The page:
Suppressing Greenhouse Gases With Biochar

by Tanya Thomas on  March 23, 2011 at 9:25 AM Environmental Health   - G J E 4
Tests conducted by scientists at Lincoln University in New Zealand have indicated that adding biochar to the soil could be used to suppress nitrous oxide derived from livestock.
 Suppressing Greenhouse Gases With Biochar
Suppressing Greenhouse Gases With Biochar

Nitrous oxide is a potent greenhouse gas and a precursor to compounds that contribute to the destruction of the ozone. Intensively managed, grazed pastures are responsible for an increase in nitrous oxide emissions from grazing animals' excrement. Biochar is potentially a mitigation option for reducing the world's elevated carbon dioxide emissions, since the embodied carbon can be sequestered in the soil. Biochar also has the potential to beneficially alter soil nitrogen transformations.

Scientists conducted an experiment over an 86-day spring/summer period to determine the effect of incorporating biochar into the soil on nitrous oxide emissions from the urine patches produced by cattle. Biochar was added to the soil during pasture renovation and gas samples were taken on 33 different occasions.

Addition of biochar to the soil allowed for a 70pc reduction in nitrous oxide fluxes over the course of the study. Nitrogen contribution from livestock urine to the emitted nitrous oxide decreased as well. The incorporation of biochar into the soil had no detrimental effects on dry matter yield or total nitrogen content in the pasture.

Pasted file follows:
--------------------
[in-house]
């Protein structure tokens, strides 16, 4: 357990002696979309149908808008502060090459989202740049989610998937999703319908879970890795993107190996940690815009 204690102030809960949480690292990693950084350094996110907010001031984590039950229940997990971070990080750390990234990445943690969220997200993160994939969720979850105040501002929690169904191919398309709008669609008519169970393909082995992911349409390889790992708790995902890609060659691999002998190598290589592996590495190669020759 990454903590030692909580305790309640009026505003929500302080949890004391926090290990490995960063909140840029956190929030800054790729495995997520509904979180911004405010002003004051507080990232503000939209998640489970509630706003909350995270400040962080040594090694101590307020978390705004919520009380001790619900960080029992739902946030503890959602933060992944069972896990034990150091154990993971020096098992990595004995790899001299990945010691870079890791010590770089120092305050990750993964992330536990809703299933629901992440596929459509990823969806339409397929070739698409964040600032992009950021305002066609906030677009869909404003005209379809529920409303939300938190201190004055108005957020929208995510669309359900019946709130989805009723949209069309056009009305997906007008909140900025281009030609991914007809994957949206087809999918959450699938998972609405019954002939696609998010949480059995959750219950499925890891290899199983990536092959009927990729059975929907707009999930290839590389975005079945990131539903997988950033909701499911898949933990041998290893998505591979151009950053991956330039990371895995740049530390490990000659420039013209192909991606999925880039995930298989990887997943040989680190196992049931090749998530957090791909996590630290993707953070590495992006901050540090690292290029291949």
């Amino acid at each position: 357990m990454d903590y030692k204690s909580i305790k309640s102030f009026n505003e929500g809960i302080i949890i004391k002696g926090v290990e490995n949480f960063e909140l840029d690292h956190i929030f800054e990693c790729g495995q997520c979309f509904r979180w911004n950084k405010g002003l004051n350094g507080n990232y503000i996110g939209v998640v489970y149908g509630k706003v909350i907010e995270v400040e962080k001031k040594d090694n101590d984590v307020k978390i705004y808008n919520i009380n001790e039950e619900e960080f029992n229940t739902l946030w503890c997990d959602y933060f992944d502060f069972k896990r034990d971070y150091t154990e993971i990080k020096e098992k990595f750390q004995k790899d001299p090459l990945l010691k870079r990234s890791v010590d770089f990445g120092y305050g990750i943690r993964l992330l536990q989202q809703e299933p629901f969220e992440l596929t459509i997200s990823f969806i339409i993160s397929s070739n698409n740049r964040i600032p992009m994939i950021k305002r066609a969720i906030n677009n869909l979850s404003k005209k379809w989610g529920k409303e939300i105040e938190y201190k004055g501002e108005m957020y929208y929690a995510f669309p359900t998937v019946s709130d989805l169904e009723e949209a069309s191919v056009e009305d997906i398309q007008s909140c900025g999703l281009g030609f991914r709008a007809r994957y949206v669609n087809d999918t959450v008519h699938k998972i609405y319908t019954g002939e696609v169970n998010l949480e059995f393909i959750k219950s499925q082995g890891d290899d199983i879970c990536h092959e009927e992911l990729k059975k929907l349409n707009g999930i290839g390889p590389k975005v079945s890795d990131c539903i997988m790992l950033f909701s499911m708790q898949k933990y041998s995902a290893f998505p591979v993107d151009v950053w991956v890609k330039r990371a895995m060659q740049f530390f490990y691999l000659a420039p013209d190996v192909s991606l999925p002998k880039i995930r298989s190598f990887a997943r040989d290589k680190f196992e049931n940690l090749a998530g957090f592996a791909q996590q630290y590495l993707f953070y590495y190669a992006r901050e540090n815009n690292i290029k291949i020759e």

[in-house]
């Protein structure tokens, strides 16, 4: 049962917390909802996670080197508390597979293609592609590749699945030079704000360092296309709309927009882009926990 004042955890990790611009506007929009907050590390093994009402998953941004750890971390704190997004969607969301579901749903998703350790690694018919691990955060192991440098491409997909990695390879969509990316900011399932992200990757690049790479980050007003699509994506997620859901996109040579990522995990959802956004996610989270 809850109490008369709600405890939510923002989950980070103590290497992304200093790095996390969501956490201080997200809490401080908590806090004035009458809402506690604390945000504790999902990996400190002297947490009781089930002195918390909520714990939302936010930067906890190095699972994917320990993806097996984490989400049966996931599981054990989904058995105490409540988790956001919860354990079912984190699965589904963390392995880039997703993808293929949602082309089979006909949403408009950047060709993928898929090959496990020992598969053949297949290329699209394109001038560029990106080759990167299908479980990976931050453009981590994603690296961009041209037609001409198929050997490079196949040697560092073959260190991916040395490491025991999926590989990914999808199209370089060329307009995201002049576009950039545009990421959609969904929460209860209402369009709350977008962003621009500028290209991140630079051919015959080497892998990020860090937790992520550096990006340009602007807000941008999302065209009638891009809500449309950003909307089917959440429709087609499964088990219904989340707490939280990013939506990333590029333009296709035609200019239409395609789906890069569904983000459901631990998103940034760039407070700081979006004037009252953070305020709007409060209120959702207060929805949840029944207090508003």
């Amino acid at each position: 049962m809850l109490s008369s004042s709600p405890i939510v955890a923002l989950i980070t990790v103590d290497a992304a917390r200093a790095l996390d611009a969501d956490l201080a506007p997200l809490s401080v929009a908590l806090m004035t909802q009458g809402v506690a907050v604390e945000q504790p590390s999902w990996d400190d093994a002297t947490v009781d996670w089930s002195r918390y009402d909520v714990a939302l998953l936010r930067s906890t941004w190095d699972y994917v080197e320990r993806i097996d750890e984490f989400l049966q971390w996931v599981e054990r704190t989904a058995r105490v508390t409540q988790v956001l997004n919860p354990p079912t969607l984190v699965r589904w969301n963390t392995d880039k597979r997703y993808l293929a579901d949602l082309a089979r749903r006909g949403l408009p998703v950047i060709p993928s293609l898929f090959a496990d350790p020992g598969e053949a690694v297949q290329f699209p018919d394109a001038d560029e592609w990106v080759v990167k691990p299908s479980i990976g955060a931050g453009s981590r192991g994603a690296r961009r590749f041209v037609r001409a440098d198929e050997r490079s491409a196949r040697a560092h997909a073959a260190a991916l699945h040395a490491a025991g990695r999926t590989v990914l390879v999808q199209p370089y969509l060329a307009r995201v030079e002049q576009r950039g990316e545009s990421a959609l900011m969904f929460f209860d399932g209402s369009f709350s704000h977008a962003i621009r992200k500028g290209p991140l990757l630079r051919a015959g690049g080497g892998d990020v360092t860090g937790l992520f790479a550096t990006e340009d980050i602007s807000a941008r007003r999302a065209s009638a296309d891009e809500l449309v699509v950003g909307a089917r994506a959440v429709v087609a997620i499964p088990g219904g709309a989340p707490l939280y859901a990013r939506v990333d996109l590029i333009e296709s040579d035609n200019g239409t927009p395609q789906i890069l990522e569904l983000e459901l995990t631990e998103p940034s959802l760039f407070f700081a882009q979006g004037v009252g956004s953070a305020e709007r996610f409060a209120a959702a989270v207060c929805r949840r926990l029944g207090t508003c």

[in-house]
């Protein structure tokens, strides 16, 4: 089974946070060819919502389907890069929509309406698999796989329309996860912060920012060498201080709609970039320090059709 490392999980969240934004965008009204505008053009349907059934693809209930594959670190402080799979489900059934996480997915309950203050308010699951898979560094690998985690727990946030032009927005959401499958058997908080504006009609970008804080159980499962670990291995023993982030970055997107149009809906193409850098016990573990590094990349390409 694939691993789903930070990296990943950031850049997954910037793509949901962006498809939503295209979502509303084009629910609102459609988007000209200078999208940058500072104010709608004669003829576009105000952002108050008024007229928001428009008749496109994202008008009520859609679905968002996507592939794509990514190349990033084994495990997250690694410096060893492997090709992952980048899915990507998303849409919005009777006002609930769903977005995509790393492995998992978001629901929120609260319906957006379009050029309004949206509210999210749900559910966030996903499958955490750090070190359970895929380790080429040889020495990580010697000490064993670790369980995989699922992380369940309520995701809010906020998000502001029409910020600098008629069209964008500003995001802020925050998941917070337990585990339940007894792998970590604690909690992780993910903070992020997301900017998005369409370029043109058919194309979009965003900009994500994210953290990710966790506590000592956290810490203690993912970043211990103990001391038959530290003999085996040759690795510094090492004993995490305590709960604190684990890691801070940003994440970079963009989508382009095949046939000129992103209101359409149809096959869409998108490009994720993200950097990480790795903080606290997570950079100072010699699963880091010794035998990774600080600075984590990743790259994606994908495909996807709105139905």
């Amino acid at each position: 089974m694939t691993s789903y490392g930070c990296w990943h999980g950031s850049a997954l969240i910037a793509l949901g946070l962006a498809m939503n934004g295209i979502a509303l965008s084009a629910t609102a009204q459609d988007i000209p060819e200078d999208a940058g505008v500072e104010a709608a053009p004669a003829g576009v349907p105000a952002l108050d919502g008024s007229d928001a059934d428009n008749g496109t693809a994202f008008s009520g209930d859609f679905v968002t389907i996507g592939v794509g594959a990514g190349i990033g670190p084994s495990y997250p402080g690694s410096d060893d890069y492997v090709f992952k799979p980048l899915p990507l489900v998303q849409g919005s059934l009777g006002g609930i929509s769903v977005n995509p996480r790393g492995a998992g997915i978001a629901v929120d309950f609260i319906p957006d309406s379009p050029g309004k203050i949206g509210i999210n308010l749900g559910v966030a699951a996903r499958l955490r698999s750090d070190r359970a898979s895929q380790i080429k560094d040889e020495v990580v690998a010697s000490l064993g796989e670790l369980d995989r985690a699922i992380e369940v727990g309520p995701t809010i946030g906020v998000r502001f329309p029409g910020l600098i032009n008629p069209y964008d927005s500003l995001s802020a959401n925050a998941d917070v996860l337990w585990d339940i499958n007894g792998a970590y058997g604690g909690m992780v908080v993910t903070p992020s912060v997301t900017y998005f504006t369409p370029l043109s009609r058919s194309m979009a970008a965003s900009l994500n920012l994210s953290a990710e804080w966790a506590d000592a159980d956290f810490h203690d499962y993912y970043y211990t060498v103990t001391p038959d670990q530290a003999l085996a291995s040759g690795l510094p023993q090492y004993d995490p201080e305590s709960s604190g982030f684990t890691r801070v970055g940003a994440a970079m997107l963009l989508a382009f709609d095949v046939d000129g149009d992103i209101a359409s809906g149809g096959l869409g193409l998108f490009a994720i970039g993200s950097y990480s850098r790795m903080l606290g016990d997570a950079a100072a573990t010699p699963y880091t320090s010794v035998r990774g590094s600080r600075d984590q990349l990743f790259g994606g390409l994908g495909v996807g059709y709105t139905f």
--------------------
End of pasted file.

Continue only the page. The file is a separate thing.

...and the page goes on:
Arezoo Taghizadeh-Toosi who conducted the study, said that under the highest rate of biochar, ammonia formation and its subsequent adsorption onto or into the biochar, reduced the inorganic-nitrogen pool available for nitrifiers and thus nitrate concentrations were reduced. Such effects would have diminished the substrate available for microbial nitrous oxide production."

The study has been published in the March/April 2011 issue of the Journal of Environmental Quality.

Source: ANI

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Biomass should never be just burnt, instead it should be fractionated to it's high value uses. Recent NATURE STUDY; Sustainable bio char to mitigate global climate change Not talked about in this otherwise comprehensive study are the climate and whole ecological implications of new , higher value, applications of chars. First, the in situ remediation of a vast variety of toxic agents in soils and sediments. Biochar Sorption of Contaminants; Dr. Lima's work; Specialized Characterization Methods for Biochar at the 2010 US Biochar Conferenceat ISU And at USDA; The Ultimate Trash To Treasure: *ARS Research Turns Poultry Waste into Toxin-grabbing Char Second, The uses as a feed ration for livestock to reduce GHG emissions and increase disease resistance. Third, Recent work by C. Steiner, at U of GA, showing a 52% reduction of NH3 loss when char is used as a composting accelerator. This will have profound value added consequences for the commercial composting industry by reduction of their GHG emissions and the sale of compost as a nitrogen fertilizer. Black Knight Blog; Soil Reef Blog;
Erich Wednesday, March 23, 2011

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